(New York Times) Cash-hungry states have long tried to poach business from one another. Now many are stepping up their efforts to lure gamblers from their neighbors to their growing ranks of slot machines, leaving states like Delaware, which embraced gambling early, struggling to keep up in what has become a feverish one-armed-bandit arms race.
Gambling revenue accounts for more than 7 percent of Delaware's general fund budget, making it the state's fourth biggest revenue stream, ahead of its corporate income tax and gross receipts tax. But when new casinos in Maryland and Pennsylvania began to attract the gamblers who once fed quarters into Delaware's machines, the state acted. First it legalized a form of sports betting. Then it allowed table games including blackjack, craps and roulette. But its gambling revenues have continued to fall.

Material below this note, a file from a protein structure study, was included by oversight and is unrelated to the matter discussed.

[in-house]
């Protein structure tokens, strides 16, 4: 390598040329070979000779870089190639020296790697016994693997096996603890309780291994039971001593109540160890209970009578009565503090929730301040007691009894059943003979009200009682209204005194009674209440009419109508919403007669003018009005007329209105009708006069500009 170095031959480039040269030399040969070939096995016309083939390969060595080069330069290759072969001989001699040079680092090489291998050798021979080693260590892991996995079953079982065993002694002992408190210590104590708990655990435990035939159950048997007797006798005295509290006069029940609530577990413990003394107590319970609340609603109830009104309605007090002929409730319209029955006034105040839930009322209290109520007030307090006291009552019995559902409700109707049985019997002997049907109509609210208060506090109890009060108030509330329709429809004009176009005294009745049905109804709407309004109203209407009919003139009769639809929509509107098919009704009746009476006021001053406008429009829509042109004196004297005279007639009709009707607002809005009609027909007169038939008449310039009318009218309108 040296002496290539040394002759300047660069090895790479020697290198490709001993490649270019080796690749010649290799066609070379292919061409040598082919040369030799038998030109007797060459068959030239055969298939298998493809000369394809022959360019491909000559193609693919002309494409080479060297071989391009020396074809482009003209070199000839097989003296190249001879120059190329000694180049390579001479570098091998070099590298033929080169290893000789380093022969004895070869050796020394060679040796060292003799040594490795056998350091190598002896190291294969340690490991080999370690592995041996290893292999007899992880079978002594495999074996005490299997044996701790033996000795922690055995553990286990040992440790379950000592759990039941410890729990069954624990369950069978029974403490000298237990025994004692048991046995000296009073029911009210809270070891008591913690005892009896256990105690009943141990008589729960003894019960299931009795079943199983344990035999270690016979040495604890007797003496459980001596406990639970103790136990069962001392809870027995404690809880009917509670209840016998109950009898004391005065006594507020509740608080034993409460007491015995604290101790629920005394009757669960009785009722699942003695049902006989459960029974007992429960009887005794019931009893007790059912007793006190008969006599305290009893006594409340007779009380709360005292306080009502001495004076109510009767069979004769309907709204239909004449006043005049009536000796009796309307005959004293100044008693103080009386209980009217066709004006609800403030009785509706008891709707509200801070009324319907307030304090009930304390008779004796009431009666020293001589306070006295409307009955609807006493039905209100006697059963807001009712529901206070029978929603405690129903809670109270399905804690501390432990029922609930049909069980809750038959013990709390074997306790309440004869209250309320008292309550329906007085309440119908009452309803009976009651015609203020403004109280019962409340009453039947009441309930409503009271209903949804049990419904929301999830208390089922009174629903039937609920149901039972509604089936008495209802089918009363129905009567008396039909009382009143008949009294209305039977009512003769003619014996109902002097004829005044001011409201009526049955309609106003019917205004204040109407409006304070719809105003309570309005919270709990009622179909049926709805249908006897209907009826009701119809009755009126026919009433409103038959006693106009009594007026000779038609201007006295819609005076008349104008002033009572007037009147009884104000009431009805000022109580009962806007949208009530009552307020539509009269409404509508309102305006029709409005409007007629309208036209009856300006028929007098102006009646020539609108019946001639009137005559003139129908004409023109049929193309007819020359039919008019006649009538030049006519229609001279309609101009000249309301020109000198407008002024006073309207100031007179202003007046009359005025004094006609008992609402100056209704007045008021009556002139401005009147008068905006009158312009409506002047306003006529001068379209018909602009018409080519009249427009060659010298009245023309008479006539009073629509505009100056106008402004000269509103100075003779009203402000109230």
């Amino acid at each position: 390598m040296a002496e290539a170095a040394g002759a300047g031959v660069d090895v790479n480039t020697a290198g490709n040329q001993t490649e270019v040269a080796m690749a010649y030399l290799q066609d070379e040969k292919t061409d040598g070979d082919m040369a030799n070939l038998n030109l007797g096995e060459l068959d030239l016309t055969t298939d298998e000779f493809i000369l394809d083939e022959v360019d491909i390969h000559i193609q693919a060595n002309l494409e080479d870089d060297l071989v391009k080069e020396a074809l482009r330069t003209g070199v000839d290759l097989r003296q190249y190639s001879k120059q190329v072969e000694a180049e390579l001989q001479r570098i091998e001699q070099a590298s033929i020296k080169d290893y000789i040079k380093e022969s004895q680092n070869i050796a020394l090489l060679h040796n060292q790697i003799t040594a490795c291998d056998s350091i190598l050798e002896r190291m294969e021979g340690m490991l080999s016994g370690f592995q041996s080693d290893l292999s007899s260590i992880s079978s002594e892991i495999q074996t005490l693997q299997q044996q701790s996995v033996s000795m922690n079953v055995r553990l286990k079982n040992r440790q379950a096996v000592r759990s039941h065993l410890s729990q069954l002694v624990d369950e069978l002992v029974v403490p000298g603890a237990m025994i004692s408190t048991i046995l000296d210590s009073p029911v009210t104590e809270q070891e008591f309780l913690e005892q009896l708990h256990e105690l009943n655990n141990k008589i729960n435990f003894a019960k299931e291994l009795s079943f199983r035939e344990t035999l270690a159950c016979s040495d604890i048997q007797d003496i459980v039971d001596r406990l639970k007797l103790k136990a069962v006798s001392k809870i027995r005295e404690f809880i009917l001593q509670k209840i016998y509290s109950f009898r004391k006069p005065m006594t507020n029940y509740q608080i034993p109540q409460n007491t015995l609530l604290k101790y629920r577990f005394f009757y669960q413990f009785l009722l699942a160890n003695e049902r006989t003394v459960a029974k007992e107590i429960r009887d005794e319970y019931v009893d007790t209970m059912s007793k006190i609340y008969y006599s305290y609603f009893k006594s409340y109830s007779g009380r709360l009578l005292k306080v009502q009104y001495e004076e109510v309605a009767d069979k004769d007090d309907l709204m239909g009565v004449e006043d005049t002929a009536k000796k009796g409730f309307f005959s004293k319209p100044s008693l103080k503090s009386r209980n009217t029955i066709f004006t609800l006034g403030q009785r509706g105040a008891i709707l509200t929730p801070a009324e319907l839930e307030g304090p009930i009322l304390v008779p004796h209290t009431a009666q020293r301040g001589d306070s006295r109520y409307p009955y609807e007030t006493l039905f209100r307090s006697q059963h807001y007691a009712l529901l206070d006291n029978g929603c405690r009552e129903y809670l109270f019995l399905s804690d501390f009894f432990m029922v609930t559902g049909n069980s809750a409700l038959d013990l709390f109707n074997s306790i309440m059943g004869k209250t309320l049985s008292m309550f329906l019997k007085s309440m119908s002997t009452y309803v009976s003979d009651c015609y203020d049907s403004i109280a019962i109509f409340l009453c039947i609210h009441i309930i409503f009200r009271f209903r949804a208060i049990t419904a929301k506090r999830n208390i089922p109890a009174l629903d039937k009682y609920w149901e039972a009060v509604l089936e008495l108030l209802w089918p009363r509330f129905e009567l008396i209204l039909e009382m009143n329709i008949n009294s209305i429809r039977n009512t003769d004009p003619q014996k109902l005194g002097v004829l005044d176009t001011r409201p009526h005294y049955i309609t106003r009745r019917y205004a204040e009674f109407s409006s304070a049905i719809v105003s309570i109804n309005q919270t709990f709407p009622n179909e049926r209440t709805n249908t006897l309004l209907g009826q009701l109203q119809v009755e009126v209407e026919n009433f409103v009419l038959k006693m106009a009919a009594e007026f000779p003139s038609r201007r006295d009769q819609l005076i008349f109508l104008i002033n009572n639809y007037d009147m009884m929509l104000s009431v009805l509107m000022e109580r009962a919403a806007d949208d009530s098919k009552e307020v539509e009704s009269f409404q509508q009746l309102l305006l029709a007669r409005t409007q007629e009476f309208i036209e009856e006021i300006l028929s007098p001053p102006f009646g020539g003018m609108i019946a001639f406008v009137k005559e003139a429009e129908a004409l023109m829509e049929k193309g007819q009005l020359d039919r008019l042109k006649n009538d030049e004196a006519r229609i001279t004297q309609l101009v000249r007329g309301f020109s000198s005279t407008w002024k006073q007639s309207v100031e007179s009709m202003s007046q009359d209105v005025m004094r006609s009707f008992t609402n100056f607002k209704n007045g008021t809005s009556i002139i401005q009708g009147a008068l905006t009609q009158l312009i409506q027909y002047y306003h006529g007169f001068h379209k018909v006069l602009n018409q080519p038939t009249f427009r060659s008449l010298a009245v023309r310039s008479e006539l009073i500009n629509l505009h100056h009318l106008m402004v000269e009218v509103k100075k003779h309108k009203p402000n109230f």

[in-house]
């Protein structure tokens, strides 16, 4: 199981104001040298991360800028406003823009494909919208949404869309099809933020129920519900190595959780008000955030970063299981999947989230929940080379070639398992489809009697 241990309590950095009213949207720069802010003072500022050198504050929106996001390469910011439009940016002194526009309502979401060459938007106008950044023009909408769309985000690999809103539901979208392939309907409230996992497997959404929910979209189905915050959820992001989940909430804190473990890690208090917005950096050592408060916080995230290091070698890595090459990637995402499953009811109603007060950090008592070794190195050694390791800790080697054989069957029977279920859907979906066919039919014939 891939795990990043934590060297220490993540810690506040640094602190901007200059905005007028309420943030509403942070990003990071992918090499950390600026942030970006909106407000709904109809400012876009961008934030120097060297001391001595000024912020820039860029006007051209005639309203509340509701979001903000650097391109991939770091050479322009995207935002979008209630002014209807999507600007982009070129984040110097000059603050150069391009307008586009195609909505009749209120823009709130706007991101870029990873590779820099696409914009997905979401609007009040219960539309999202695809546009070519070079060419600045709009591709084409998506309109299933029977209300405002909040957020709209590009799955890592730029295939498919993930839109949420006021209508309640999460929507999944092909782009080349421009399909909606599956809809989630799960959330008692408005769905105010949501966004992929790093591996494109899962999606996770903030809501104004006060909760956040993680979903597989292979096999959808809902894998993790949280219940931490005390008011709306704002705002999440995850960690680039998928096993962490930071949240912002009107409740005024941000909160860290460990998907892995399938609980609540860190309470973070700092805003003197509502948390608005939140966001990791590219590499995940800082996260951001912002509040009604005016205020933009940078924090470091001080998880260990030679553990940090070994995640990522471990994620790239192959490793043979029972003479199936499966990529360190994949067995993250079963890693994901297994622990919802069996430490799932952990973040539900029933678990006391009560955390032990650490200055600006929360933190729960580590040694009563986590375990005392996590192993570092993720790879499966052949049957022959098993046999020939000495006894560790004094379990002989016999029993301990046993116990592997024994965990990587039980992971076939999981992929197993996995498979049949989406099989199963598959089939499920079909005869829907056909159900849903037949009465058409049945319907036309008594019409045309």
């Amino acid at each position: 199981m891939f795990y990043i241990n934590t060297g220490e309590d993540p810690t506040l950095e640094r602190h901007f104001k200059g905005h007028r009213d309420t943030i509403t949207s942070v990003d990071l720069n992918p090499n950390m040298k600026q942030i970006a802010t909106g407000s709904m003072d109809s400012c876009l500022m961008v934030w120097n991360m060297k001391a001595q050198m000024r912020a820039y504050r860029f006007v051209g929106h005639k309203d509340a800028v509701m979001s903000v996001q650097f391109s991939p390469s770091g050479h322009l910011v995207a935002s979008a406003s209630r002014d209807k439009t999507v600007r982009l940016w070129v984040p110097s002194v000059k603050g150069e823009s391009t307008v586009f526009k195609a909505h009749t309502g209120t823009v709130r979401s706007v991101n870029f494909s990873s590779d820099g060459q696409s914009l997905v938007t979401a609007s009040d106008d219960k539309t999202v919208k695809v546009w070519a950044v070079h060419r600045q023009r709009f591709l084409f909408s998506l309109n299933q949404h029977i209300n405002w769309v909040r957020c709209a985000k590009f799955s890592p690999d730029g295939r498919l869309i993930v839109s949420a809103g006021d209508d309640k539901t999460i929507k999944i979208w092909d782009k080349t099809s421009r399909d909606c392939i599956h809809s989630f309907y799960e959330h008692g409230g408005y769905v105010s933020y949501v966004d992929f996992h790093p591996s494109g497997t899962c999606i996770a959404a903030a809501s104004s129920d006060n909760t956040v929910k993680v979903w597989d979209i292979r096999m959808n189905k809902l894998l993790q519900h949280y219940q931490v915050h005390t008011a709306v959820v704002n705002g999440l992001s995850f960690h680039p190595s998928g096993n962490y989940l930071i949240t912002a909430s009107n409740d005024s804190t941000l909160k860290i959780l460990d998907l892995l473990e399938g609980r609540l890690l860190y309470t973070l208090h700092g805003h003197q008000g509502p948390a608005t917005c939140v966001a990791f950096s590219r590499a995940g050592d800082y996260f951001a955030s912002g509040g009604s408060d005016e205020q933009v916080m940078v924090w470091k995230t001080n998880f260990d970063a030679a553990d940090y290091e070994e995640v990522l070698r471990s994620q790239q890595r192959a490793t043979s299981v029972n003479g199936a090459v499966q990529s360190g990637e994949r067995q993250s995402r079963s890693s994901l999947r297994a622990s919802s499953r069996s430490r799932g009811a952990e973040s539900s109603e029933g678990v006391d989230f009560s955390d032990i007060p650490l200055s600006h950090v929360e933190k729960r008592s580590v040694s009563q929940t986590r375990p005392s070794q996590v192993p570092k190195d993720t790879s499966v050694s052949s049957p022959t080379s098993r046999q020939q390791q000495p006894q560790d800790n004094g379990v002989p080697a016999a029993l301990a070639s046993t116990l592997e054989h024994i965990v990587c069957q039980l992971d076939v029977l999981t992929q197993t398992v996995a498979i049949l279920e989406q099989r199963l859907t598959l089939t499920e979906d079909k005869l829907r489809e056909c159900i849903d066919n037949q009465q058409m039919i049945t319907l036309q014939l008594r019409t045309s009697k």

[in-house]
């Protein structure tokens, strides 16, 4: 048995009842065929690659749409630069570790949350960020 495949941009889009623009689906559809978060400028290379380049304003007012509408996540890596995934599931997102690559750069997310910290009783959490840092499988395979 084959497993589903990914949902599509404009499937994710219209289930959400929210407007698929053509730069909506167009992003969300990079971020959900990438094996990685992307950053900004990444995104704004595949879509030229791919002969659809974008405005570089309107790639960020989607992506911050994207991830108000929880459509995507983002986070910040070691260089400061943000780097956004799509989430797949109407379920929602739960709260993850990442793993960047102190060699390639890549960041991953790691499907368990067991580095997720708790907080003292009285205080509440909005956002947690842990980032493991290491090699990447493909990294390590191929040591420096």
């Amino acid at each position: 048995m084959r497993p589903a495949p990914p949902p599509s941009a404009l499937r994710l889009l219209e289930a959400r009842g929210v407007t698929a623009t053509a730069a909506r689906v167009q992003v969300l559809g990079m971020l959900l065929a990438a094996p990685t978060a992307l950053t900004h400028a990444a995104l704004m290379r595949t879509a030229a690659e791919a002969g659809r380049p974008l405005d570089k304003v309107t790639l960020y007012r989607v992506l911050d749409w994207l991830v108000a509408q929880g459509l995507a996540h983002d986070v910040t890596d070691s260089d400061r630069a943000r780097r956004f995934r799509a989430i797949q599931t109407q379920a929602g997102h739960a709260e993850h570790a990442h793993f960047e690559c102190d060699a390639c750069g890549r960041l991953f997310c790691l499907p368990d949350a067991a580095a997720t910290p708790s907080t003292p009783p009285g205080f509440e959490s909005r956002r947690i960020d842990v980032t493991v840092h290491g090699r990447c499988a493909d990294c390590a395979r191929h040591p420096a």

So at the end of June, Gov. Jack Markell, a Democrat, signed a law that could make Delaware the first state to offer Internet gambling — giving its residents the chance to bet on video lottery games and online versions of games like poker, blackjack and roulette without leaving their homes.
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